/media/dakotadatebook/2015/jul/01.mp3 A heartbreaking deadline arrived on this date in 1953. Residents in towns along the Garrison Reservoir were required to evacuate by July 1 as the reservoir’s rising waters swallowed up surrounding land. The effects of the rising reservoir were devastating. Over 150,000 acres of river bottomland were lost, and towns such as Independence, Charging […]

  • Works Progress Administration

    When Franklin D. Roosevelt assumed office in 1933, more than 13 million Americans were out of work. But North Dakota was arguably the hardest hit of the 48 states. From 1929 to 1938 North Dakota received less than 20 inches of rain per year, well below average.   The depression was severe, but it would […]

  • Dewey Dorman

    On this date in 1911, Minot was planning for a spectacular Fourth of July, with fireworks, free vaudeville acts, a baseball game, a grand mask carnival on Main Street, a “sham battle” between Company D of Minot and Company E of Williston, and more.   One of the most talked-about attractions was an exhibition by […]

  • Sponge Iron

    Sometimes the best ideas never come to fruition, and sometimes really dumb ideas gain wide popularity.  This story tells only of a great idea. In 1943, when World War II was raging and the U.S. used massive quantities of steel to help win the war, a wonderful and logical idea percolated in North Dakota and […]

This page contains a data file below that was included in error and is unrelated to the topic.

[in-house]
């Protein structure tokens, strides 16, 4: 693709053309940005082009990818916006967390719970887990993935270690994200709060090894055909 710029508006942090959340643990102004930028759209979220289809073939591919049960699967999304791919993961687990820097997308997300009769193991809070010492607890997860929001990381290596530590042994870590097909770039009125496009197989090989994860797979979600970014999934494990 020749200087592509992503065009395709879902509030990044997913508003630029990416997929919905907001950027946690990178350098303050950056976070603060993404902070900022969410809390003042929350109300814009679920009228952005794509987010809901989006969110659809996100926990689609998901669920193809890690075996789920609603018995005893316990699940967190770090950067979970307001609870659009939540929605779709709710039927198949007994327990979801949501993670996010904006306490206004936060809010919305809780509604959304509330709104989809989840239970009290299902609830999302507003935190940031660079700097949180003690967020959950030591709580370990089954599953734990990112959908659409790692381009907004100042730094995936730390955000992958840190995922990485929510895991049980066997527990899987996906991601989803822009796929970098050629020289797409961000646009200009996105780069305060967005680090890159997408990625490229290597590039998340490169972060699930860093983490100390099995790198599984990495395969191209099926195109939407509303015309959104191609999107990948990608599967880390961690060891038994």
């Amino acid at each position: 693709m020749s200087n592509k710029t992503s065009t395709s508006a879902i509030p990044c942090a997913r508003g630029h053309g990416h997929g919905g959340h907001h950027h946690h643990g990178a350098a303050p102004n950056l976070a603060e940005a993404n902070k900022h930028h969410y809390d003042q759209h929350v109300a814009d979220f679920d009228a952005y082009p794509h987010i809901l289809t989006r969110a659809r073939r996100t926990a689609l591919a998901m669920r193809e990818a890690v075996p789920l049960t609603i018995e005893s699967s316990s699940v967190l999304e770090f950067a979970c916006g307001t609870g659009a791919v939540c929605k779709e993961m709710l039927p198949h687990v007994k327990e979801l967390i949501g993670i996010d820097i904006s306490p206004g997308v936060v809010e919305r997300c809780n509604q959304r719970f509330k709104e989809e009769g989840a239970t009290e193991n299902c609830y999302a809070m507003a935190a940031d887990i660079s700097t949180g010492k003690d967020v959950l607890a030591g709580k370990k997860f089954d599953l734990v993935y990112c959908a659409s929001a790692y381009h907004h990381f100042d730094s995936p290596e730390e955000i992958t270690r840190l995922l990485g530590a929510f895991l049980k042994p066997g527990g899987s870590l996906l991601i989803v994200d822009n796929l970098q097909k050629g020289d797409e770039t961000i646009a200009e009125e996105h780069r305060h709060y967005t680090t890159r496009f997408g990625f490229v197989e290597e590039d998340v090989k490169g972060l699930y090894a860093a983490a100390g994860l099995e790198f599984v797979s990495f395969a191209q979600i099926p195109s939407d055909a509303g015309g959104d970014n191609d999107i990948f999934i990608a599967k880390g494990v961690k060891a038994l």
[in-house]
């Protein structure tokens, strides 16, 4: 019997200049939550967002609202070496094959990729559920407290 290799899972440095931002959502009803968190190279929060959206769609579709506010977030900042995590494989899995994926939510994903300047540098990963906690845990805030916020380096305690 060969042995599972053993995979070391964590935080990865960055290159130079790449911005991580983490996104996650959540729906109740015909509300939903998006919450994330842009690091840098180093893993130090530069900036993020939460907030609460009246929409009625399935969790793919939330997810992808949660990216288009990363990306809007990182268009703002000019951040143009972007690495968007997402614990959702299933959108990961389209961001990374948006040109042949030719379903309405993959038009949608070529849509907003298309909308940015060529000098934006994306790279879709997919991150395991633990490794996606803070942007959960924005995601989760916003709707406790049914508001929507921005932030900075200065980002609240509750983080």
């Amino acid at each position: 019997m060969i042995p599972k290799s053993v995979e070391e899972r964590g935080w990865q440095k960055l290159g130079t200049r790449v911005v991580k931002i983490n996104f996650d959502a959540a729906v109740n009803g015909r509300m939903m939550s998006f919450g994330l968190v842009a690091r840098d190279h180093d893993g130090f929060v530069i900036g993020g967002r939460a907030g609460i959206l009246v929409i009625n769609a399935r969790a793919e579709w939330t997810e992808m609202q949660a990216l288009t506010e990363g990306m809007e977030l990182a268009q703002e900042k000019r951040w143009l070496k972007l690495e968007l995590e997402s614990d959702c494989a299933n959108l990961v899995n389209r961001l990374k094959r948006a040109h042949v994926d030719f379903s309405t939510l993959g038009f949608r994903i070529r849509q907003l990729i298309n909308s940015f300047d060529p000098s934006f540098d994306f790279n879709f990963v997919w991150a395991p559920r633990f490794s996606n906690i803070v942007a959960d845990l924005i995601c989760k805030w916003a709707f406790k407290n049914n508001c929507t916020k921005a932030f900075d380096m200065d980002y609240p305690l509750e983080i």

• Turning to Talkies

    When Al Jolson’s voice soared through theaters in “The Jazz Singer” in 1927, and movies began their transition from silence to “talkies,” the theater-going experience changed forever.   The technological advancements behind a talking picture would have seemed quite avant garde at the time. The continued advancements in film and other industries resulted created quite […]

  • Moving Robe Woman

    On this date 129 years ago, Custer and the 7th Cavalry were one day away from their fate at the Little Big Horn River. Among the warriors who fought the following day was Tashna Mani or Moving Robe Woman. The following is an abridged version of her account of what happened: “Several of us young […]

  • Grimm Alfalfa

    Wendelin Grimm emigrated from Germany in 1857, and he settled on a farm in Carver County, Minnesota.  It was impossible to imagine then the important impact he would have on American agriculture.  That impact began with a prized possession he brought with him to America – a bag of seed for a hardy strain of […]